The question is as follows: In a sample of shall we say 1000 items, 65 come from source A and the rest 935 from source B. If a random sample is drawn from this population of 100 how do I work out the probability of NO samples from source A being drawn?

The formula for how to work this out would be appreciated


closed as unclear what you're asking by Matthew Drury, mdewey, gung, whuber Dec 12 '16 at 14:50

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    $\begingroup$ Seems it would be best to add a self-study tag. Also, is the 1000 the population? it is a tad unclear to me $\endgroup$ – Yuval Spiegler Dec 11 '16 at 21:52
  • $\begingroup$ I think the OP is treating the 1000 to be a finite population and the sample is taken without replacement. The probability of not drawing A on the first draw is 935/1000 and on the second draw (934/999) since A was not drawn on the first draw. Continue this way untill you get to 835/900. Then multiply these probabilities together. It should be a pretty small number. $\endgroup$ – Michael Chernick Dec 11 '16 at 22:29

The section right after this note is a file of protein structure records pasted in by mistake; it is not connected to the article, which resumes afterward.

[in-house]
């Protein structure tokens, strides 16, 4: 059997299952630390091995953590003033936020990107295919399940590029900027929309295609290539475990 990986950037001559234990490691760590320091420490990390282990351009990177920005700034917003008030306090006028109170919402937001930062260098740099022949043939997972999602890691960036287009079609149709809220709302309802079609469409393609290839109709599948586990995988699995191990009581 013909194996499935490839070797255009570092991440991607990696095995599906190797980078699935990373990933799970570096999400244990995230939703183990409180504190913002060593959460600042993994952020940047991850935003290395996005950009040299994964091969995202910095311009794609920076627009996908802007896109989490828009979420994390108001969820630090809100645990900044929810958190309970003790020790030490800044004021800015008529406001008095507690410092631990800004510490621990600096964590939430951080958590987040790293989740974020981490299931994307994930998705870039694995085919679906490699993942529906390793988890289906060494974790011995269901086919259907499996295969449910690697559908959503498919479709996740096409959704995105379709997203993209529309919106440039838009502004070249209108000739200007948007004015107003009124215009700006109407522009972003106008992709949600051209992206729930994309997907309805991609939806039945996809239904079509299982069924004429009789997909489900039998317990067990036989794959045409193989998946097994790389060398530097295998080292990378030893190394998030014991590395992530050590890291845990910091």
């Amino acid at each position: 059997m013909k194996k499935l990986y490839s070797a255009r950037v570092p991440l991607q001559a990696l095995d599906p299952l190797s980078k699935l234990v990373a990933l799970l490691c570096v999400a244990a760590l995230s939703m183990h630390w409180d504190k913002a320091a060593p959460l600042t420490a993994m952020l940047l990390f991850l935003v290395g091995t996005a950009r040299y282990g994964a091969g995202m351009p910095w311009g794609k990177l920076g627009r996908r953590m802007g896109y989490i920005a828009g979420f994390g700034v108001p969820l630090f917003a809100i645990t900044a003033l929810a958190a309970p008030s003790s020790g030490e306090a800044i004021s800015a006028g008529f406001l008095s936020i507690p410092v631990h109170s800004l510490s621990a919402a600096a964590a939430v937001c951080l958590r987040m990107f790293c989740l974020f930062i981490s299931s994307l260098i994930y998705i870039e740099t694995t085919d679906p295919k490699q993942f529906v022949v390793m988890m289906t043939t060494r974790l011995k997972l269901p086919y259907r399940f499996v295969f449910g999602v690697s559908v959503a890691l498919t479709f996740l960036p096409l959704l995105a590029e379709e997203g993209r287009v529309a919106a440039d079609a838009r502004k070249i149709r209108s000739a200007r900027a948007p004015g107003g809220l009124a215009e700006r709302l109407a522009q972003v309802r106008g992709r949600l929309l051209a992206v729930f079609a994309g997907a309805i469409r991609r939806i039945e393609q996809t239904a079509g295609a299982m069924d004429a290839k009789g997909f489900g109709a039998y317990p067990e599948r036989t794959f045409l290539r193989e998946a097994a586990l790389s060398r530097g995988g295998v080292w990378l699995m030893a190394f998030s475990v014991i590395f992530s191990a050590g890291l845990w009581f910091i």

Based upon the axiom of conditional probability, if you were to randomly draw $k$ items from an urn of $N$ (where $x$ items are from source B, $N-x$ from other source), then the probability that all items drawn will be from source B is given by: $$\prod_{i=0}^{k-1}\frac{x-i}{N-i}$$

More specifically, if you were to draw $10$ items from an urn of $100$, where $35$ are from source B, i.e. $k = 10$, $N = 100$ and $x = 35$, then probability can be calculated by

$$\frac{35}{100} \times \frac{34}{99} \times \frac{33}{98} \times \frac{32}{97} \times \frac{31}{96} \times \frac{30}{95} \times \frac{29}{94} \times \frac{28}{93} \times \frac{27}{92} \times \frac{26}{91}$$

Upon the first draw there are 35 source B items out of 100 in the urn, and you are assuming the item will come from those 35. Upon the second draw there are 34 source B items out of the 99 remaining, again assume you get one of the 34, and so on.


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